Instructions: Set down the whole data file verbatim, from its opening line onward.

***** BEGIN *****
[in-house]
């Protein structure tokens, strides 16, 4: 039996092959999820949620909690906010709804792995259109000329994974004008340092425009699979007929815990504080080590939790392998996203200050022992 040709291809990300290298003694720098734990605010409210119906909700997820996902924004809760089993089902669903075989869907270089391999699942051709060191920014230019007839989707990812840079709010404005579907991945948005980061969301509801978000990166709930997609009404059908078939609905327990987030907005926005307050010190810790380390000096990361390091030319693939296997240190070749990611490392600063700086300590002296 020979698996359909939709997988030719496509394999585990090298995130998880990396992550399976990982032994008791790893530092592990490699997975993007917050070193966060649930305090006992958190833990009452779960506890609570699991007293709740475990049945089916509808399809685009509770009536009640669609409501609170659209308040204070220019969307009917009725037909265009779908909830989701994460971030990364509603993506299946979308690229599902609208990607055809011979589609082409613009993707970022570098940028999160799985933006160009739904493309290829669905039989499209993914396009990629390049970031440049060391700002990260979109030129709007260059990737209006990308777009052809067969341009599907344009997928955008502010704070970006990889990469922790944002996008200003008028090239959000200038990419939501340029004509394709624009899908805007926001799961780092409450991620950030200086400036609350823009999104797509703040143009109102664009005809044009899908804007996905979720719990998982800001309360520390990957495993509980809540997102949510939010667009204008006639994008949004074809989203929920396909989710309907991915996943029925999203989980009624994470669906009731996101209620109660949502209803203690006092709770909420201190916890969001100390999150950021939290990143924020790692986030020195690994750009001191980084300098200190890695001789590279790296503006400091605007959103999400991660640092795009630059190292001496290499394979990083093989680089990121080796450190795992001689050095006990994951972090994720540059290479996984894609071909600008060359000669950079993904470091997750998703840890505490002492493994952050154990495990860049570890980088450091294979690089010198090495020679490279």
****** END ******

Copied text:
[in-house]
């Protein structure tokens, strides 16, 4: 039996092959999820949620909690906010709804792995259109000329994974004008340092425009699979007929815990504080080590939790392998996203200050022992 040709291809990300290298003694720098734990605010409210119906909700997820996902924004809760089993089902669903075989869907270089391999699942051709060191920014230019007839989707990812840079709010404005579907991945948005980061969301509801978000990166709930997609009404059908078939609905327990987030907005926005307050010190810790380390000096990361390091030319693939296997240190070749990611490392600063700086300590002296 020979698996359909939709997988030719496509394999585990090298995130998880990396992550399976990982032994008791790893530092592990490699997975993007917050070193966060649930305090006992958190833990009452779960506890609570699991007293709740475990049945089916509808399809685009509770009536009640669609409501609170659209308040204070220019969307009917009725037909265009779908909830989701994460971030990364509603993506299946979308690229599902609208990607055809011979589609082409613009993707970022570098940028999160799985933006160009739904493309290829669905039989499209993914396009990629390049970031440049060391700002990260979109030129709007260059990737209006990308777009052809067969341009599907344009997928955008502010704070970006990889990469922790944002996008200003008028090239959000200038990419939501340029004509394709624009899908805007926001799961780092409450991620950030200086400036609350823009999104797509703040143009109102664009005809044009899908804007996905979720719990998982800001309360520390990957495993509980809540997102949510939010667009204008006639994008949004074809989203929920396909989710309907991915996943029925999203989980009624994470669906009731996101209620109660949502209803203690006092709770909420201190916890969001100390999150950021939290990143924020790692986030020195690994750009001191980084300098200190890695001789590279790296503006400091605007959103999400991660640092795009630059190292001496290499394979990083093989680089990121080796450190795992001689050095006990994951972090994720540059290479996984894609071909600008060359000669950079993904470091997750998703840890505490002492493994952050154990495990860049570890980088450091294979690089010198090495020679490279």